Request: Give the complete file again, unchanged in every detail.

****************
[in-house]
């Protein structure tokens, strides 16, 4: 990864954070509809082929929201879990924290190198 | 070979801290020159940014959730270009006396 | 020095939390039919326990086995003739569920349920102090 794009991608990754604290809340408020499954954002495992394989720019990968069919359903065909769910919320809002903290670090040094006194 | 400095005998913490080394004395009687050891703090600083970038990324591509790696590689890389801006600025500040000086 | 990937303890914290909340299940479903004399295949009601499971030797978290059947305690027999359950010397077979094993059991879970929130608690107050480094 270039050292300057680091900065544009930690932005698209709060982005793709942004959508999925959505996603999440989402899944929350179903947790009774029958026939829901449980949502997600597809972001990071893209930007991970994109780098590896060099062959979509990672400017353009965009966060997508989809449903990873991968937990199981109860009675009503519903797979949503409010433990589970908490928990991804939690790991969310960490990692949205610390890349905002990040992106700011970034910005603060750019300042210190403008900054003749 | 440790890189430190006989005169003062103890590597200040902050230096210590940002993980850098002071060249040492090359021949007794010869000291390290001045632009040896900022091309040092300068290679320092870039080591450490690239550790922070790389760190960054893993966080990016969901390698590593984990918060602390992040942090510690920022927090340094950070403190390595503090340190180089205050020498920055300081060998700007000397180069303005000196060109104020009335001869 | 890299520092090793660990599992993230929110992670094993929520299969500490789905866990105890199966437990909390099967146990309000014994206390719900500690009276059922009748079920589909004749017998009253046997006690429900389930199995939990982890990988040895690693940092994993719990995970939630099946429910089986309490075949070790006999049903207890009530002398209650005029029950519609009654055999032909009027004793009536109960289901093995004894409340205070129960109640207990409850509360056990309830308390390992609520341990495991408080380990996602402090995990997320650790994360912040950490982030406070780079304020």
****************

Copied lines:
[in-house]
């Protein structure tokens, strides 16, 4: 990864954070509809082929929201879990924290190198 | 070979801290020159940014959730270009006396 | 020095939390039919326990086995003739569920349920102090 794009991608990754604290809340408020499954954002495992394989720019990968069919359903065909769910919320809002903290670090040094006194 | 400095005998913490080394004395009687050891703090600083970038990324591509790696590689890389801006600025500040000086 | 990937303890914290909340299940479903004399295949009601499971030797978290059947305690027999359950010397077979094993059991879970929130608690107050480094 270039050292300057680091900065544009930690932005698209709060982005793709942004959508999925959505996603999440989402899944929350179903947790009774029958026939829901449980949502997600597809972001990071893209930007991970994109780098590896060099062959979509990672400017353009965009966060997508989809449903990873991968937990199981109860009675009503519903797979949503409010433990589970908490928990991804939690790991969310960490990692949205610390890349905002990040992106700011970034910005603060750019300042210190403008900054003749 | 440790890189430190006989005169003062103890590597200040902050230096210590940002993980850098002071060249040492090359021949007794010869000291390290001045632009040896900022091309040092300068290679320092870039080591450490690239550790922070790389760190960054893993966080990016969901390698590593984990918060602390992040942090510690920022927090340094950070403190390595503090340190180089205050020498920055300081060998700007000397180069303005000196060109104020009335001869 | 890299520092090793660990599992993230929110992670094993929520299969500490789905866990105890199966437990909390099967146990309000014994206390719900500690009276059922009748079920589909004749017998009253046997006690429900389930199995939990982890990988040895690693940092994993719990995970939630099946429910089986309490075949070790006999049903207890009530002398209650005029029950519609009654055999032909009027004793009536109960289901093995004894409340205070129960109640207990409850509360056990309830308390390992609520341990495991408080380990996602402090995990997320650790994360912040950490982030406070780079304020």